Next up is a bewitching version of Morbid Angel’s Demon Seed and as an extra bonus they’ve got Morbid Angel/Nocturnus legend Mike Browning adding superb ominous and cultish vocals to another belter of a track. The cover of W.A.S.P’s Hellion that closes is the weakest here, a shade lost under the windy howls of vocalist Paul C, but with repeat listens it starts to make more and more sense. The riffs are undeniable and a black metal band that covers W.A.S.P. deserves instant HMO bonus points.

It’s a brilliant EP. Tons of fun and if it wasn’t digital I’d have probably worn it out by now. Fans of extreme metal should not miss out on this download-only release (available here). All the band ask is that you donate anything you can spare to the Chuck Schuldiner-approved musician’s charity Sweet Relief. It’s a great gesture and, with the band deciding to call it day and slink off into the shadows, a great way for them to close out an impressive career of evil.

Saxon – Dogs Of War

Saxon – Dogs Of War (1995)

Saxon tried to learn their lesson from the rushed and patchy Forever Free album. They took a bit more time over the follow-up and headed back to Germany’s Karo Studio and the production team that proved so successful with Solid Ball Of Rock back in 1991. That album was a return to hard rocking form for the band but still found them moving forward, albeit in a fan-friendly fashion. While Solid Ball Of Rock was mostly full of good time AC/DC-style stompers, 1995’s Dogs Of War was an edgier affair and much more redolent of the band’s older style. But, for one member of the band, this album would be the last.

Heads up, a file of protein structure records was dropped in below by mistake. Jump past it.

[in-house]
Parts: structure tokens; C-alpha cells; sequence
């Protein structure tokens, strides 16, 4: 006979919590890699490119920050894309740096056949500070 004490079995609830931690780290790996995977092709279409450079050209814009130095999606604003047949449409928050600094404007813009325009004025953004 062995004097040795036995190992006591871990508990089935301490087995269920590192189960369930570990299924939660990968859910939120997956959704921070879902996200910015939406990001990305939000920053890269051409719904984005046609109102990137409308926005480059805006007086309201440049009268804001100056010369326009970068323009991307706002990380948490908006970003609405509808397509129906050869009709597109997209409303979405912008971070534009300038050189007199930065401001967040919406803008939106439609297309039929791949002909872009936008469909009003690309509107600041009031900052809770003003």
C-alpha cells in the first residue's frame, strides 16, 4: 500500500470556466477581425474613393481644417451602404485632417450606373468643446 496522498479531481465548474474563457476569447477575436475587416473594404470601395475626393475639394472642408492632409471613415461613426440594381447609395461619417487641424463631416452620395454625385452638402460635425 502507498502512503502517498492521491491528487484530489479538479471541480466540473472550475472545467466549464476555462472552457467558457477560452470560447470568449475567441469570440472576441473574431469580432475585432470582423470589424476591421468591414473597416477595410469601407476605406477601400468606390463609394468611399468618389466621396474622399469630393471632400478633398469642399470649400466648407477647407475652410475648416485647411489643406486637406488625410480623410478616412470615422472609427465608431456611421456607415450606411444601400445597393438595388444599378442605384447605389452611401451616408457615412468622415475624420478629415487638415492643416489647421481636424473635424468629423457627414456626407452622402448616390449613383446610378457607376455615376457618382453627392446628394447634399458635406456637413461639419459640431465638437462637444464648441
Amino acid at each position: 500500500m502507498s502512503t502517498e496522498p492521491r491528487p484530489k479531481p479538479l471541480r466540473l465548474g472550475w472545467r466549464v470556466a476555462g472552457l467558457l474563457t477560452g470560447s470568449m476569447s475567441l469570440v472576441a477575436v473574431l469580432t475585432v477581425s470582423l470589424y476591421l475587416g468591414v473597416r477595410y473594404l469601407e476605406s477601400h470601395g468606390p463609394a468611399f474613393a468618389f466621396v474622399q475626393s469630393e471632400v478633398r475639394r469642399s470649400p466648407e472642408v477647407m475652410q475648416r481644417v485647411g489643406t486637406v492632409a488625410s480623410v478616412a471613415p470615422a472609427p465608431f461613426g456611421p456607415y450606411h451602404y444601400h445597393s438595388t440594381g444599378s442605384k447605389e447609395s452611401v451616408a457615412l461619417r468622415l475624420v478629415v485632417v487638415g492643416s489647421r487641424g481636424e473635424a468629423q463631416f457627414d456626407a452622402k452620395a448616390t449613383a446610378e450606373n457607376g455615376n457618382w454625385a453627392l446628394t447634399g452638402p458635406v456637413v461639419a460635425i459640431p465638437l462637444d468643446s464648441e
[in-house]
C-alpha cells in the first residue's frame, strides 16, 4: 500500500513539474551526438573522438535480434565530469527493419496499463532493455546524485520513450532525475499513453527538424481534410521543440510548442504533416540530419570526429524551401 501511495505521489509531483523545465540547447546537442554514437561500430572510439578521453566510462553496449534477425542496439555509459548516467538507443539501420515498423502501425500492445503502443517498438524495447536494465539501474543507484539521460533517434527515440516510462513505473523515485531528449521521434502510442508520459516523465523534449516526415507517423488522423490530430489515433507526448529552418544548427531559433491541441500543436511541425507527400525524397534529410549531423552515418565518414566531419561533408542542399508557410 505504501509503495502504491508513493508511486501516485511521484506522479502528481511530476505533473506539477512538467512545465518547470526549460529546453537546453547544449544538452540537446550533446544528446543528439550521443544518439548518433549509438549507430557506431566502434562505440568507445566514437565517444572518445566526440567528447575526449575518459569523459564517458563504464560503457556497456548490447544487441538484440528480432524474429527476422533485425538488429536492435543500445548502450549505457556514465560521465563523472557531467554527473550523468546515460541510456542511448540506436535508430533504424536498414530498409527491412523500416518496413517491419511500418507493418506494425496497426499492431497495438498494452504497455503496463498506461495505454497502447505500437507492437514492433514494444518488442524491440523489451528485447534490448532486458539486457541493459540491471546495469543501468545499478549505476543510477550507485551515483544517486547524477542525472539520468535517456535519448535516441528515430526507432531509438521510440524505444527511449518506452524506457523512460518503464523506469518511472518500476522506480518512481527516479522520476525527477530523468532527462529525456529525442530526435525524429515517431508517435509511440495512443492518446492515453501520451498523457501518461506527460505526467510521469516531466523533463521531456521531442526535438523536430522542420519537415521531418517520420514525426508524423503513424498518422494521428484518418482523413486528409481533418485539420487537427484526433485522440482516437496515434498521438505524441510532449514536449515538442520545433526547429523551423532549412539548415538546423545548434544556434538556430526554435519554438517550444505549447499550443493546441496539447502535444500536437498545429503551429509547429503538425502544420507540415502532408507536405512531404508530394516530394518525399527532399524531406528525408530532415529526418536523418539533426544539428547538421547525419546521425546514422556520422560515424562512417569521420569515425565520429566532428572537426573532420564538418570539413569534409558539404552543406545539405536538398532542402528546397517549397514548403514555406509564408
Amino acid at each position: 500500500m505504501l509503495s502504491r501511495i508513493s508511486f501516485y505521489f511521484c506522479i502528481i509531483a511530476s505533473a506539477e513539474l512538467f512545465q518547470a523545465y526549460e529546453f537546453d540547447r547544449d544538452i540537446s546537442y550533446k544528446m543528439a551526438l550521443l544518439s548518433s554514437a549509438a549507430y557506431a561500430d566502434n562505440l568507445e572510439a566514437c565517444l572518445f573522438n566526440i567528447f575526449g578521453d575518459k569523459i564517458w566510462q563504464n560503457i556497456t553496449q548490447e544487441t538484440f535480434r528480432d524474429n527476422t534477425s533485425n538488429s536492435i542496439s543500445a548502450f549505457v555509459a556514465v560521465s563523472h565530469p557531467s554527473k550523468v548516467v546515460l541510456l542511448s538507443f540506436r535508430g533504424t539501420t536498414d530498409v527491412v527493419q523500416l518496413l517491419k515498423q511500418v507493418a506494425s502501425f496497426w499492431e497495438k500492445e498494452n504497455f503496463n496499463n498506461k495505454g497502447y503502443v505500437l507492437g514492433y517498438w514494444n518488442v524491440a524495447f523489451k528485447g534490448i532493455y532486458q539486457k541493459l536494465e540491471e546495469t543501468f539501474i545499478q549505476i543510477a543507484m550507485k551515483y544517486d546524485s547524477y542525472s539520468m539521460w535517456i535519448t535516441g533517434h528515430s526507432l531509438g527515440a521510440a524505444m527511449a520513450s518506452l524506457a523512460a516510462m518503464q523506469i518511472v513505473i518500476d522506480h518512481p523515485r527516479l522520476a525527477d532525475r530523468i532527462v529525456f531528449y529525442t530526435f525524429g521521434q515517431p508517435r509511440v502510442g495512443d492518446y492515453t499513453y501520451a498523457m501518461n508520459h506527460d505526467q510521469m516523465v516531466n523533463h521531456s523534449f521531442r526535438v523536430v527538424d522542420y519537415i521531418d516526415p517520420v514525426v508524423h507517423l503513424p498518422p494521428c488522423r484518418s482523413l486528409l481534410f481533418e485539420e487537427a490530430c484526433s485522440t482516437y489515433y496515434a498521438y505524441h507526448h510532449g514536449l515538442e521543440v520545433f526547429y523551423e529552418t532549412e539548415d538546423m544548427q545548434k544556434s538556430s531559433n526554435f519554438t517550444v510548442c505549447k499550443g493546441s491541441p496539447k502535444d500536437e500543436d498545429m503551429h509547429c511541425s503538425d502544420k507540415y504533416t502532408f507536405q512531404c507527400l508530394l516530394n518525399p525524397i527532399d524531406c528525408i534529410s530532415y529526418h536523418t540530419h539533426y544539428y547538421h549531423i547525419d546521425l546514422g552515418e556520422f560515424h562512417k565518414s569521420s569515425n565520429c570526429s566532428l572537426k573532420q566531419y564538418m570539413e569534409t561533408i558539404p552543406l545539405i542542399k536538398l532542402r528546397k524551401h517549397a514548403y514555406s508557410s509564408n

Fans of Saxon’s warrior epics like Power And The Glory and Battle Cry will delight in the opening title-track. It’s a total belter with a chunky, ballsy sound and an explosively thrilling chorus. It’s the albums best track and the only enduring classic here but the rest of the album is far from disappointing. If you know anything about Saxon you’ll know that when they start singing about vehicles it’s game on! And Burning Wheels and Big Twin Rolling (Coming Home) are loud and dirty transport rockers that take you right back to classic albums like Wheels Of Steel. And as well as recalling the classic days, Saxon also keep things fresh with some tastefully incorporated contemporary elements too: The Great White Buffalo is a moody, swampy epic and Don’t Worry has a rootsy, almost-grungy feel but climaxes with mesmerising guitar work that is pure, classic Saxon.

It’s impressive stuff but the album isn’t without its wobbles. Walking Through Tokyo is a blundering low point and a couple of enjoyable but essentially forgettable closing tracks find the album running out of steam. But it’s a minor quibble when there are so many great tracks here. Even Hold On, a potential mis-step with it’s Jovi-esque feel and Tommy & Gina lyrics, ends up being feelgood fun with a killer arena-ready chorus.

In a challenging era when British metal bands were generally falling by the wayside or falling apart, Saxon had rediscovered their fighting form, releasing their strongest, grittiest, most traditionally metal album since their glory days. But, as well as taking on the world, they were also squabbling among themselves. The relationship between frontman Biff Byford and guitarist Graham Oliver was faltering and some of the guitarist’s work on Dogs Of War had reportedly been re-recorded by a session guitarist. And when an unauthorised release of the band’s first Donington set was traced back to the guitarist, he was dismissed from the band. The loss of this talented musician and charismatic performer in such acrimonious circumstances was a blow to fans but they could take heart in the fact that – with this excellent, overlooked metal banger – Saxon were finally sounding like their old selves again.

[Saxon – Dogs Of War]

Craven Idol – The Shackles Of Mammon